BY CHARLIE GILLIS • It’s taken some time to gain traction, but an alternate narrative to the Danny Williams Success Story began circulating in Newfoundland last week, finding a receptive audience both inside and outside the province. In a manifesto-style speech to a gathering of oil industry types in St. John’s, Craig Westcott, publisher of the upstart newspaper the BusinessPost, painted the province’s tough-talking premier as a power-mad demagogue whose hardline tactics against offshore
oil developers will soon beggar his people. “Danny Williams loves power,” said the veteran journalist, who is known as a tough talker in his own right. “He lives for it. He revels in it. He likes to show everyone he’s the boss.” The result, said Westcott, is a population afraid to speak out against actions that are dam-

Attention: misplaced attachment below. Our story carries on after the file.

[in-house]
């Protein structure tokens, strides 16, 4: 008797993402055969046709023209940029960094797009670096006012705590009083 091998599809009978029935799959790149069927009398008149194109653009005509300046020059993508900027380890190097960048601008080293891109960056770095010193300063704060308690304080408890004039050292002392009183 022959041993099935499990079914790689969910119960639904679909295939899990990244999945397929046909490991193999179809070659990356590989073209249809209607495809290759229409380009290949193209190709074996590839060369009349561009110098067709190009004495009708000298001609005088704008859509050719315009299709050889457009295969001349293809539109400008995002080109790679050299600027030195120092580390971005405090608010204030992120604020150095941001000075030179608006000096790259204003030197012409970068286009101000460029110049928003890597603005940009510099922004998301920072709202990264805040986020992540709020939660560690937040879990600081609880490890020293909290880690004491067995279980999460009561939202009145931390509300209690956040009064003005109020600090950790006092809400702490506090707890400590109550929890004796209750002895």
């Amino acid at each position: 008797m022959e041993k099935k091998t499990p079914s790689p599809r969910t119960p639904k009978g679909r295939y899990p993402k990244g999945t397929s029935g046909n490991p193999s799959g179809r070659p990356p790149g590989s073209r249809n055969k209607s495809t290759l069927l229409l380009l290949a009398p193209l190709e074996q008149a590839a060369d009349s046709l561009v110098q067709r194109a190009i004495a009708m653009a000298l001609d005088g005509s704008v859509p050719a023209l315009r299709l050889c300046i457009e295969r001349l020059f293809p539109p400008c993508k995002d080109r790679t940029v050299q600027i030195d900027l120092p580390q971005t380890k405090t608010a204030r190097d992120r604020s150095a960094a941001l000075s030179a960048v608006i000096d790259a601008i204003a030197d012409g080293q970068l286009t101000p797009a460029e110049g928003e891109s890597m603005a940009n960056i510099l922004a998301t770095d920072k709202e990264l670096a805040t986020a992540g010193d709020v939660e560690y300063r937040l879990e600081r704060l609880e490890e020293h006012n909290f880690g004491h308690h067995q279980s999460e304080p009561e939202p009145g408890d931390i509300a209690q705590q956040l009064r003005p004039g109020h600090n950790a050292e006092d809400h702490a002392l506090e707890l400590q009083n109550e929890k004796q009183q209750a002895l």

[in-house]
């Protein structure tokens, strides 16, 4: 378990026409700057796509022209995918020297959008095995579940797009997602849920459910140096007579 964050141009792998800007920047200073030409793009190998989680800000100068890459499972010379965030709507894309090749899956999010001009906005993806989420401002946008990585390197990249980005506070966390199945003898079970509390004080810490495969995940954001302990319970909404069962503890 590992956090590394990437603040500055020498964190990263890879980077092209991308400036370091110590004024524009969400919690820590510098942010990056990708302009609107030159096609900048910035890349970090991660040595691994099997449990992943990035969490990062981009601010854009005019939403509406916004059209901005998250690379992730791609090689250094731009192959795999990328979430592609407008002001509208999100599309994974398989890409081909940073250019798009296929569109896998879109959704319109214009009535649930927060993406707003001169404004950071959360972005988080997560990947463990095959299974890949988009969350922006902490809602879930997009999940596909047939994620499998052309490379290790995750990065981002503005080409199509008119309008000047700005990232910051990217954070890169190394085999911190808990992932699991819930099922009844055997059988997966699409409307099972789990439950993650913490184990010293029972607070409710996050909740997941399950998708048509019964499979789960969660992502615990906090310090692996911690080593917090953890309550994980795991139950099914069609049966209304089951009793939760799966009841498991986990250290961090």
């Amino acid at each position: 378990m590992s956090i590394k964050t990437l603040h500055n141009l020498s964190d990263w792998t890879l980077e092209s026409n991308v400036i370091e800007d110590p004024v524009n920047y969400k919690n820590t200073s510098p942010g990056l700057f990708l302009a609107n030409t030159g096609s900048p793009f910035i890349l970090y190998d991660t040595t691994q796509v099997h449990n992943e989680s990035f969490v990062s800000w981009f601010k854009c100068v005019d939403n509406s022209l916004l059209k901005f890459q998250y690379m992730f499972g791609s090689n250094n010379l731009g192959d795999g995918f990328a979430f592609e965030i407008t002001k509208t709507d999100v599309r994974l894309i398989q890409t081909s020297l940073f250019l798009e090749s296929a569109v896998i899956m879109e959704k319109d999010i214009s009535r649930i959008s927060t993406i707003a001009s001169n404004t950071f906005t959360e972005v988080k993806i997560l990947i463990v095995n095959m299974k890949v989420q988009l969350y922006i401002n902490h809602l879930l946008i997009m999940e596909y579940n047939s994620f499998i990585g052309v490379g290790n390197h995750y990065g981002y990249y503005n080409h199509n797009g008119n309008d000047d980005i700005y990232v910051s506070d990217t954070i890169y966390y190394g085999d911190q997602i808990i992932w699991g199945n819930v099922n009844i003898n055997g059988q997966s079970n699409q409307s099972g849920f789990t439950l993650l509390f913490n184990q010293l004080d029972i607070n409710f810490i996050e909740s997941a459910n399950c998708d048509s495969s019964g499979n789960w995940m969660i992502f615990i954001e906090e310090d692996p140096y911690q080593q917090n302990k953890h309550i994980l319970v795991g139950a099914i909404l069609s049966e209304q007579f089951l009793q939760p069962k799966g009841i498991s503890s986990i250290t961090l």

aging the economy. “You’ve got to watch your Ps and Qs, stroke his ego,” he said in his address.
To put it mildly, Westcott is swimming upstream. The premier’s approval rating stands at a stunning 74 per cent; even members ofWestcott’s audience seem uneasy with his stridency. “As at the end of any speech, he was given customary applause by the audience,” says Ted Howell, president and CEO of the Newfoundland Ocean Industries Association, who was careful not to endorse any ofWestcott’s depictions of the premier. As for Williams himself, a spokeswoman dismissed Westcott as a serial exaggerator who has been “incredibly, incredibly critical” of the premier in the past.
Perhaps. But Westcott’s methodical attack seems to have struck a chord, drawing record readership when transcripts surfaced on political blogs in Newfoundland, generating rich fodder for open-line radio shows. By Monday, his words were filling the inboxes of government and media types in Ottawa. Not quite a groundswell, Westcott cautions, but the buzz just might cause some Newfoundlanders to staring thinking critically about their leader. “I’ve never seen a guy enjoy so much popular support,” he says. “Personally, I think it’s kind of dangerous.” M
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